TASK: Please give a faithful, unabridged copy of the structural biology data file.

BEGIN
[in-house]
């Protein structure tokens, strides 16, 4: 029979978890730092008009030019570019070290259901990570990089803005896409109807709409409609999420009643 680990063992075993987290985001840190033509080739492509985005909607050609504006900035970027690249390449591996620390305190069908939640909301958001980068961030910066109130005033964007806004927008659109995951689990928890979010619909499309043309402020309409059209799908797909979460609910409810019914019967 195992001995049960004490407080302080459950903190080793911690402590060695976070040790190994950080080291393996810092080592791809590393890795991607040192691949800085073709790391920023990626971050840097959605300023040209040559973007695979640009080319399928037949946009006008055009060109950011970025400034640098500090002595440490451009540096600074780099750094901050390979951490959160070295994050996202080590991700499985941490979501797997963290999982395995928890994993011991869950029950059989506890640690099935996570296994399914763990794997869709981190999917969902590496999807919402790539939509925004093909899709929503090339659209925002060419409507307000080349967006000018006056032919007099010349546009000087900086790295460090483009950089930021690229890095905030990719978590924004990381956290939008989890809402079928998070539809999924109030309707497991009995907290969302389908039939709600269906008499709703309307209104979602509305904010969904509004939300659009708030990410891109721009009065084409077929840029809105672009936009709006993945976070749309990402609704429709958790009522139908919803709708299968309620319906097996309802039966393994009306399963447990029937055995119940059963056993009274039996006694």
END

[in-house]
């Protein structure tokens, strides 16, 4: 029979978890730092008009030019570019070290259901990570990089803005896409109807709409409609999420009643 680990063992075993987290985001840190033509080739492509985005909607050609504006900035970027690249390449591996620390305190069908939640909301958001980068961030910066109130005033964007806004927008659109995951689990928890979010619909499309043309402020309409059209799908797909979460609910409810019914019967 195992001995049960004490407080302080459950903190080793911690402590060695976070040790190994950080080291393996810092080592791809590393890795991607040192691949800085073709790391920023990626971050840097959605300023040209040559973007695979640009080319399928037949946009006008055009060109950011970025400034640098500090002595440490451009540096600074780099750094901050390979951490959160070295994050996202080590991700499985941490979501797997963290999982395995928890994993011991869950029950059989506890640690099935996570296994399914763990794997869709981190999917969902590496999807919402790539939509925004093909899709929503090339659209925002060419409507307000080349967006000018006056032919007099010349546009000087900086790295460090483009950089930021690229890095905030990719978590924004990381956290939008989890809402079928998070539809999924109030309707497991009995907290969302389908039939709600269906008499709703309307209104979602509305904010969904509004939300659009708030990410891109721009009065084409077929840029809105672009936009709006993945976070749309990402609704429709958790009522139908919803709708299968309620319906097996309802039966393994009306399963447990029937055995119940059963056993009274039996006694």